AUSTRALIAN ASSOCATION FOR CARIBBEAN STUDIES
Female Orphan School, Parramatta South Campus
Western Sydney University, February 7-9, 2019
Alexis Wright (University of Melbourne)
Michael Bucknor (University of the West Indies at Mona)
from the organizers:
AACS conferences are interdisciplinary and papers on all topics are considered, including from the natural sciences. Recent conferences have taken the themes of ‘Land and Water’ (Wollongong, 2015) and ‘Interiors’ (Canberra, 2017). For 2019 we are encouraging presenters to think about the ‘meridians’ that connect the peoples, cultures, ecologies, and histories of the Caribbean with those of other places around the globe.
Studies of Caribbean history and culture arguably have always been ‘transnational’, or at least oriented to thinking about the forces beyond the Caribbean that have shaped it. Most often this has been a matter of thinking about the relations between the Caribbean and the countries from whence its inhabitants largely have been drawn – especially Africa and Europe – as well as to the regional hegemon, the USA. The concept of the ‘meridian’ is chosen to encourage presenters to think about the lines of connection that spread from the Caribbean out to the world as whole. These encompass the Atlantic world but they also extend across the Western hemisphere and the Pacific to Asia, Oceania, and beyond. ‘Caribbean meridians’ encourage us to look for unusual, perhaps unexpected lines of connection or relation such as those that have spread south to Australia (‘meridian’ once meant ‘south’), as well as ‘South-South’ relations where ‘South’ refers to the ‘global South’. The idea of the meridian also reflects back on the Caribbean, which is criss-crossed with intra-regional connections that can escape scholarly notice.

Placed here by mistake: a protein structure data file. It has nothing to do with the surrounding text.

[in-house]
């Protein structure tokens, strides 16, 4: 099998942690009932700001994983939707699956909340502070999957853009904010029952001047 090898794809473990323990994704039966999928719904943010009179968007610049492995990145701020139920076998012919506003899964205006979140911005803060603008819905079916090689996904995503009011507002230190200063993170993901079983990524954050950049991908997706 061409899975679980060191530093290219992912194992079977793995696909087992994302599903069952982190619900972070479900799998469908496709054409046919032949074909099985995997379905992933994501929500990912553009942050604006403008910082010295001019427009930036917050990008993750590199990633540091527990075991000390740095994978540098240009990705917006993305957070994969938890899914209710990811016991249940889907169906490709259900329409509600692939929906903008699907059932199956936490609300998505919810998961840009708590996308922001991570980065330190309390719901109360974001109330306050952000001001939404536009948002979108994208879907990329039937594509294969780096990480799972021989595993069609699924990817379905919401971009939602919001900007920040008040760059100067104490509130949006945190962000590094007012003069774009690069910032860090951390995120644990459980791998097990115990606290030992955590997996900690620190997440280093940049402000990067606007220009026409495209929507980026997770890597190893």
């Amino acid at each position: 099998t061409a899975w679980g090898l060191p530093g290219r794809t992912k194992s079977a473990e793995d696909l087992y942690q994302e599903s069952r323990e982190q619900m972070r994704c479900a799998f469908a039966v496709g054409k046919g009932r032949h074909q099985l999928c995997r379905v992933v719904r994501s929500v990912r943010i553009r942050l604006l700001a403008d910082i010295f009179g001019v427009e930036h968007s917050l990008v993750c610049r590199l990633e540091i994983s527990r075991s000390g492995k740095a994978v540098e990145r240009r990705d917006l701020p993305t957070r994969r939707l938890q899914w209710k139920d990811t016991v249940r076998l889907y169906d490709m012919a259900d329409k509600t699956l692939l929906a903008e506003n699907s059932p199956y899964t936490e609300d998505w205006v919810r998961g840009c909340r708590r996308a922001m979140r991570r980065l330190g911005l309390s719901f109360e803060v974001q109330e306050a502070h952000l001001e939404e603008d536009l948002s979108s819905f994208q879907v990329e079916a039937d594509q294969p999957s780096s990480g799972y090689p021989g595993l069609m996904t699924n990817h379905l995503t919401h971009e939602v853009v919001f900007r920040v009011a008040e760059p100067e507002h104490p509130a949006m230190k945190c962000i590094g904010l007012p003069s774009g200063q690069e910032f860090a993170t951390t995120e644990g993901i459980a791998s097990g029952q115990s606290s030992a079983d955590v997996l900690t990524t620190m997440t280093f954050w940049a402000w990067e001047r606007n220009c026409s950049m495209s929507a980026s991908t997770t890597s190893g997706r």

Presenters might also like to think about the way in which the term ‘Caribbean’ affects the term ‘meridian’. The latter tends to evoke the straight lines of longitude that have come to govern relations of time and space. How do Caribbean perspectives inflect and alter conceptions of time, space, and/or world? How have the peoples of the Caribbean imagined the world and the kinds of connections and affiliations that bind it? Are there specifically Caribbean meridians?
Abstracts on all subjects and from all disciplines within the field of Caribbean studies are welcome. The primary criterion for selection will be the quality of the abstract, not its relevance to the conference theme. Please send abstracts of no more than 200 words along with a short title and two-line biographical note to email@example.com by September 14, 2018.